Factional hacks will tell you that there is no essential difference between political parties and factions. Factional hacks will tell you that factions, like parties, are a mechanism for streamlining and promoting constituent representation—if we have political parties, they argue, why not internal parties as well?
This argument is both deceptive and misleading because unlike political parties, factions don’t campaign on platforms, they don’t promote policies and they’re not subject to any form of scrutiny from, or accountability to, their constituents ... even within the party. Furthermore, although factions generally use ideological
labels to position themselves on a spectrum of sorts, the reality is that factional activities rarely extend much beyond simple number crunching.
As common sense will tell you, factions are a mechanism for disenfranchisement, not enfranchisement. The inevitable result of factionalism is a reductio ad absurdum. That is, if you reduce your constituent parts far enough you are left with a couple of people making all the decisions. Hence, one gets a city council controlled
by nine members of the same political party, controlled by five members of a faction in turn controlled by a 3 member "leadership group" or caucus. In the end anyone not in the core group is only relevant to the extent that they contribute their vote to the numbers.
Factional wheeling and dealing forsakes common sense for empire building and undermines democratic processes in this country. Factional power promotes hacks and numbers men and marginalizes dedicated and intelligent people. Factional power stifles internal debate, runs roughshod over democratic processes and promotes
The Liberals have their own fair share of factional wrangling, but when it comes to factionalism the Libs are rank amateurs compared to the ALP. In the ALP, factionalism has turned into an art form to the extent that it is no longer sufficient to just stack within the party, but outside of it as well. Nowadays it is often more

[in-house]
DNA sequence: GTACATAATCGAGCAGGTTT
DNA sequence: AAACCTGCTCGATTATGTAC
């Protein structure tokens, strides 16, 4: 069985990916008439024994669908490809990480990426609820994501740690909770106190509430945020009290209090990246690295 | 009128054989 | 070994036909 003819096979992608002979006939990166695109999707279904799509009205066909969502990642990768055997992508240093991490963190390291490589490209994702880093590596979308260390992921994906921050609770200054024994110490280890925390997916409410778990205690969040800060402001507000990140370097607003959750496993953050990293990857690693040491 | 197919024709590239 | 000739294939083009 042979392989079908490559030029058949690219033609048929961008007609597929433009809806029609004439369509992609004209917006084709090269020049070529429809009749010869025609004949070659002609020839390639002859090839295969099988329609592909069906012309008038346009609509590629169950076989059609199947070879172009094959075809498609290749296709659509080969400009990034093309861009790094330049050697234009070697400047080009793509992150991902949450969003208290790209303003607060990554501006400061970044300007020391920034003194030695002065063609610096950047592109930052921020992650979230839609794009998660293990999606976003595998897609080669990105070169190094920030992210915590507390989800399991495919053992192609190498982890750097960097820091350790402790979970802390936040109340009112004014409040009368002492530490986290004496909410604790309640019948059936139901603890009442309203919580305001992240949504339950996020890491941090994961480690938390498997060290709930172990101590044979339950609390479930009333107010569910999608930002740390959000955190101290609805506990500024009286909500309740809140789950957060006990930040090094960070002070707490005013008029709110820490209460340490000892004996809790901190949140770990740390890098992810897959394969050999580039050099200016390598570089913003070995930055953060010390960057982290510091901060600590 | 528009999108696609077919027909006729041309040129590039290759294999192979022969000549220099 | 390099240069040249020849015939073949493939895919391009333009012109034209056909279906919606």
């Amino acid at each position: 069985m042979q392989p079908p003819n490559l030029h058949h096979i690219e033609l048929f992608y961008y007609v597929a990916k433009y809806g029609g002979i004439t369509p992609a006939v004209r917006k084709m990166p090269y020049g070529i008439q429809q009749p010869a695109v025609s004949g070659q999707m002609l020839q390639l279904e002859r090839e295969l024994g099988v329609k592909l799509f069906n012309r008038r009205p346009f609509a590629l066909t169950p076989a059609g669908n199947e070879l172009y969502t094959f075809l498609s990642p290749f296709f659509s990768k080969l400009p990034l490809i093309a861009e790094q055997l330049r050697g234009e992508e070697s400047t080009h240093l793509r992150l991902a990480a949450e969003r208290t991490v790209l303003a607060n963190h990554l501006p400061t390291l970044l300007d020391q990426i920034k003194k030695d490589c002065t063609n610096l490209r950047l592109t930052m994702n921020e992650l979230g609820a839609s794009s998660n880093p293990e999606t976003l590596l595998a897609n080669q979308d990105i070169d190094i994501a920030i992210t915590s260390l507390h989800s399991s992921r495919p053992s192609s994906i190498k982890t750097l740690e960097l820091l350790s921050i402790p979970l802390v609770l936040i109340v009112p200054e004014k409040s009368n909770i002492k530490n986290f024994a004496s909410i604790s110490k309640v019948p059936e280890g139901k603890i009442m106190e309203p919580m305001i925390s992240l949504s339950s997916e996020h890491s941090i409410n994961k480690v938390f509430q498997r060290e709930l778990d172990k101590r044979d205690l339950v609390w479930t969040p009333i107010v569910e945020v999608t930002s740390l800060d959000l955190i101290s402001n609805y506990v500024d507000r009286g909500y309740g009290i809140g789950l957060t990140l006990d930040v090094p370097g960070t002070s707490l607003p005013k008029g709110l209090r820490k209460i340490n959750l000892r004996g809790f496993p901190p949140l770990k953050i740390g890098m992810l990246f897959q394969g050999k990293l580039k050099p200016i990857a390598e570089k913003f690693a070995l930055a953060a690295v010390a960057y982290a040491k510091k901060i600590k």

accurate to say that it is not the unions that control the ALP but the ALP that controls the unions. Both the SDA and AWU, for example, have notoriously poor records when it comes to promoting worker rights but spectacular records when it comes to training factional up-and-comers and finding them safe seats.
Given this context, one has to question where the current Labor Party fixation on union influence has come from. Certainly it wasn’t a vote loser on November 10. Aside from some tired Coalition rhetoric, union influence in the ALP was barely mentioned. Nor has it come up since as an issue in any qualitative analysis of the
In reality, union influence hasn’t been an issue for the ALP for decades and remains on the agenda more as an ideological signpost trotted out by Liberals to remind supporters of the party’s raison detre. Factions, on the other hand, have resulted in widespread discontent among grassroots ALP members, disenfranchisement,
a chronically small membership base and massive membership turnover yet the factions are so entrenched in the ALP that they have become unmentionable. Indeed, the only politician courageous enough to criticise the factions, Wayne Swan, the federal opposition's family services spokesman, saw his late-January comments disappear without a
trace in an overwhelming wave of disinterest.
I received a party membership brochure in my local paper a few weeks ago touting the benefits of membership as including the opportunity to "develop policy" and "participate in policy making". One wonders if at this stage it might be worth pursuing an action under the Trade Practices Act for false and misleading
It is clear that Labor has a way to go in cleaning up the factions, and the first step is acknowledging that they’re actually a problem. It will be interesting to see over the next few months whether Labor has the maturity to acknowledge its failings and seriously take up renewal within the party, or whether this is just another
meaningless round of Coalition inspired self-flagellation.
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